As the United Nations Human Rights Council meets in Geneva this month, it’s time to assess how far Sri Lanka has come since last year’s passage of a landmark resolution to promote reconciliation, accountability and human rights.
President Sirisena continued to struggle to win support of his own Sri Lanka Freedom Party (SLFP) on constitutional reform; requested Constitutional Assembly (CA) steering committee draft new, shorter version of its interim report containing key elements of new constitution. After meeting consultation task force on reconciliation mechanisms 30 Jan, Sirisena reportedly confirmed transitional justice will not be pursued until after completion of constitutional reforms process. FM 7 Feb argued new constitution would be “most potent weapon for non-recurrence” of conflict and will be prioritised over accountability. FM 28 Feb told UN Human Rights Council a draft law for “Truth-Seeking Commission” would be presented to cabinet within next two months. European Parliament’s international trade committee began consideration of European Commission’s recommendation to grant GSP+ trade benefits to Sri Lankan; decision due by mid-May. Govt took some potentially positive steps on repeal of controversial Prevention of Terrorism Act (PTA), including Right to Information Act, which became operational 3 Feb, and formally gazetting draft law criminalising enforced disappearances 9 Feb. Police 18-19 Feb arrested five military intelligence officers for 2008 abduction and beating of journalist; later told court same hit squad responsible for 2009 murder of editor Lasantha Wickrematunga, with police reported to believe they acted under orders of then-defence secretary Gotabaya Rajapaksa. Tamil majority north and east saw wave of protest, including demanding return of land built on by army in Kepapilavu and action on missing persons, and “Tamils, Rise” demonstration demanding inter alia federal constitution. Under increasing pressure, Tamil National Alliance (TNA) leader 23 Feb told parliament issues of land, detainees, missing persons and reparation needed to be addressed urgently if current peace to last.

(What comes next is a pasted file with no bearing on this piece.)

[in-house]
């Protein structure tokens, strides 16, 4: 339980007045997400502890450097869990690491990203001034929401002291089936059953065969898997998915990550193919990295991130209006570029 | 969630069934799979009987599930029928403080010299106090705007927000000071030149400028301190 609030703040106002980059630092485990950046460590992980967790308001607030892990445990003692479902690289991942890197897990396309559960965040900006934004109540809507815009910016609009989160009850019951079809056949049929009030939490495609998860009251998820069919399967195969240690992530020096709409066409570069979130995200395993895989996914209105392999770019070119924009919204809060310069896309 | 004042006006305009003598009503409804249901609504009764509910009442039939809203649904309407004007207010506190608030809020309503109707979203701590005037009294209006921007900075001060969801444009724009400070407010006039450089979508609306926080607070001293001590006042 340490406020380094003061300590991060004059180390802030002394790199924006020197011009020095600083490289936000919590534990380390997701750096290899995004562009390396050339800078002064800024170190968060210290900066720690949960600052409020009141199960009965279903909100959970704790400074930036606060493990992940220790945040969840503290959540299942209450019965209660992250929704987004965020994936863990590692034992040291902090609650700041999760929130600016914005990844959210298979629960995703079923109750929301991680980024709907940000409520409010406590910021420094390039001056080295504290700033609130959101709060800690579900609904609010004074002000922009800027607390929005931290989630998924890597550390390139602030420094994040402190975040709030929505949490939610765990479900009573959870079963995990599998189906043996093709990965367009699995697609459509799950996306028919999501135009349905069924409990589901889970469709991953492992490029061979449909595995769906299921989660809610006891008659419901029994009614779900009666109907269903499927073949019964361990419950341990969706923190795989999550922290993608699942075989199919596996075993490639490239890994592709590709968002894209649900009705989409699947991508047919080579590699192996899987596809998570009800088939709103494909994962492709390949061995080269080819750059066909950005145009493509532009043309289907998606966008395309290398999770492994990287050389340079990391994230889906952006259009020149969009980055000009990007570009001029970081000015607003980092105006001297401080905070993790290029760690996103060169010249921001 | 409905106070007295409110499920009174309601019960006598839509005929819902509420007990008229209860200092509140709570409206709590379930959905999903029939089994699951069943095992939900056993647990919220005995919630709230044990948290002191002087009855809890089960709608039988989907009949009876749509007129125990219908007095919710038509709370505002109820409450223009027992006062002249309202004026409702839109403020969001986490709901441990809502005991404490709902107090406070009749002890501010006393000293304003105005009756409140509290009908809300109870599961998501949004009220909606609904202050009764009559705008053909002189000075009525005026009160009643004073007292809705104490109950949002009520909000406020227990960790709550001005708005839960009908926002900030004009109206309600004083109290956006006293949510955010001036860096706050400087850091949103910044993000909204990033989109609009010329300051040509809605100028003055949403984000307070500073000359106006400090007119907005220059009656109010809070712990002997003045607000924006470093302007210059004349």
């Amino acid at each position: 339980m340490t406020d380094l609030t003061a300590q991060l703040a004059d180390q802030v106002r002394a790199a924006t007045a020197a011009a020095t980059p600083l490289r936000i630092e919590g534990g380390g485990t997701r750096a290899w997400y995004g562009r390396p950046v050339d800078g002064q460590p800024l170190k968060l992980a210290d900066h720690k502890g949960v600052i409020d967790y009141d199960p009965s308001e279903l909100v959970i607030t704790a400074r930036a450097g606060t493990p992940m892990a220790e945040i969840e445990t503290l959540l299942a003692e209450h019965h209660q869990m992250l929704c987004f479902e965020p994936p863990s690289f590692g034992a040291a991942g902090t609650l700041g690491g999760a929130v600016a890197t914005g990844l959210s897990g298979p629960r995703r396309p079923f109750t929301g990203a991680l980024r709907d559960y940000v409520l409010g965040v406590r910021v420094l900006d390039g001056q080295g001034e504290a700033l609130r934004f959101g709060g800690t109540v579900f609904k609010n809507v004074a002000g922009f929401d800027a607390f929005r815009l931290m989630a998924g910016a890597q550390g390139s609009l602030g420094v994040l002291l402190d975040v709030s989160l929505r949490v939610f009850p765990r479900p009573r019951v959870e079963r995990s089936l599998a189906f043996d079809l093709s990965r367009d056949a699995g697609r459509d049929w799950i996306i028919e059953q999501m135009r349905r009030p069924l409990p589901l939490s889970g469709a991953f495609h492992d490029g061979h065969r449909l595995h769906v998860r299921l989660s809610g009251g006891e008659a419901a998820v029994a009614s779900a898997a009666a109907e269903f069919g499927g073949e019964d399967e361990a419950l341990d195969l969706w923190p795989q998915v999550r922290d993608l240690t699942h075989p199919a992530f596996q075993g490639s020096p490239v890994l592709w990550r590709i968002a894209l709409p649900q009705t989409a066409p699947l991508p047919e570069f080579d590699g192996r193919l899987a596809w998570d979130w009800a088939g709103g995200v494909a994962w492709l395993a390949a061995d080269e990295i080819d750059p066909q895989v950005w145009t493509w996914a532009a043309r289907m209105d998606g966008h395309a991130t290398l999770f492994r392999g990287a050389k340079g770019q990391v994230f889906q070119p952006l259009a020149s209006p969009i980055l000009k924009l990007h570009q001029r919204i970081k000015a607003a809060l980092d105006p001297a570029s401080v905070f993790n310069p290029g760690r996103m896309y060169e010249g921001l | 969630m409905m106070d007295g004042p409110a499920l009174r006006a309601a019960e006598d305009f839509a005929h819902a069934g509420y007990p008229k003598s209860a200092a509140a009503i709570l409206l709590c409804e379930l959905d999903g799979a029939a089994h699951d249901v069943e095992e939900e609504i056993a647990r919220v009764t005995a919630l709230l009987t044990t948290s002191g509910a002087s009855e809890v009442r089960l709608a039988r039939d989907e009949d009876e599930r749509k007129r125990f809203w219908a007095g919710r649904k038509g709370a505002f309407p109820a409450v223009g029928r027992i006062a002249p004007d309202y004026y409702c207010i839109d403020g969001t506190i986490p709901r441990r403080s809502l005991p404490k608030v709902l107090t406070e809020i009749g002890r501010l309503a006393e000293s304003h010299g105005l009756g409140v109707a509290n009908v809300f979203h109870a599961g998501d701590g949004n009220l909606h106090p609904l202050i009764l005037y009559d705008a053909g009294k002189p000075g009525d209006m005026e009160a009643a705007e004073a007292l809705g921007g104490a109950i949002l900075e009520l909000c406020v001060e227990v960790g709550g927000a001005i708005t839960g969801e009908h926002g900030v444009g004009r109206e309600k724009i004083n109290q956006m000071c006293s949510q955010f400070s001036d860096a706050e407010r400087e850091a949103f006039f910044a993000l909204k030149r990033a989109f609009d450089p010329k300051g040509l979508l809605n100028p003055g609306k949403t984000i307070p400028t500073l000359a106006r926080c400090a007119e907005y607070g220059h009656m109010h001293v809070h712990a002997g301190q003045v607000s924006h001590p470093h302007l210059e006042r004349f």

Seven years after its civil war ended, Sri Lanka’s democratic space has reopened but strains are building from a powerful opposition, institutional overlaps and a weakened economy. To make reforms a real success, the prime minister and president should cooperate with openness and redouble efforts to tackle legacies of war like impunity, Tamil detainees and military-occupied land.
Sri Lanka’s 17 August parliamentary elections will test the country’s fragile democratic opening. With the hardline Sinhala nationalism of ex-President Mahinda Rajapaksa challenging the “good governance” agenda of the United National Party and President Sirisena, the outcome will affect chances for reconciliation and lasting resolution of the country’s long-running conflicts.
Sri Lanka’s upcoming presidential election promises more competition than was initially anticipated. But with that comes a great risk of violence. Long-term stability and post-war reconciliation can only be achieved through a peaceful election resulting in a government committed to serving the interests of all Sri Lankans.
Despite recent moves meant to show progress towards post-war reconciliation and respect for human rights, Sri Lanka’s government has not altered the authoritarian direction of its policies, and the rights and security of all communities remain under threat.
As the UN Human Rights Council prepares to open its 22nd session next week, the Sri Lankan government has made no meaningful progress on either reconciliation or accountability and instead has accelerated the country’s authoritarian turn, with attacks on the judiciary and political dissent that threaten long-term stability and peace.
The Sri Lankan government’s refusal to negotiate seriously with Tamil political leaders or consider reasonable forms of power sharing is heightening ethnic tensions and damaging prospects for sustainable peace.
There is work to be done by both Sinhala and Tamil activists [in Sri Lanka], in persuading Sinhalese voters to support the new constitution and make the case for a shared interest in ending impunity.
China sold a lot of weapons and lent a lot of money to Sri Lanka and remained a useful ally even in the Human Rights Council, all through the end of the war.
There was always a doubt about the commitment of the [Sri Lankan] president and prime minister. As time goes on, those doubts have grown.
With the UN’s help, Sri Lanka could yet build a state that respects the rule of law and protects the rights of all its citizens.
The bloom is off two years of hope that the rule of law can be restored for all and that a 60-year failure to grant Tamils a fair share of power, in the Sinhala majority island, can be rectified.
Originally published in The Diplomat Magazine
Originally published in Inside Story
Originally published in The Interpreter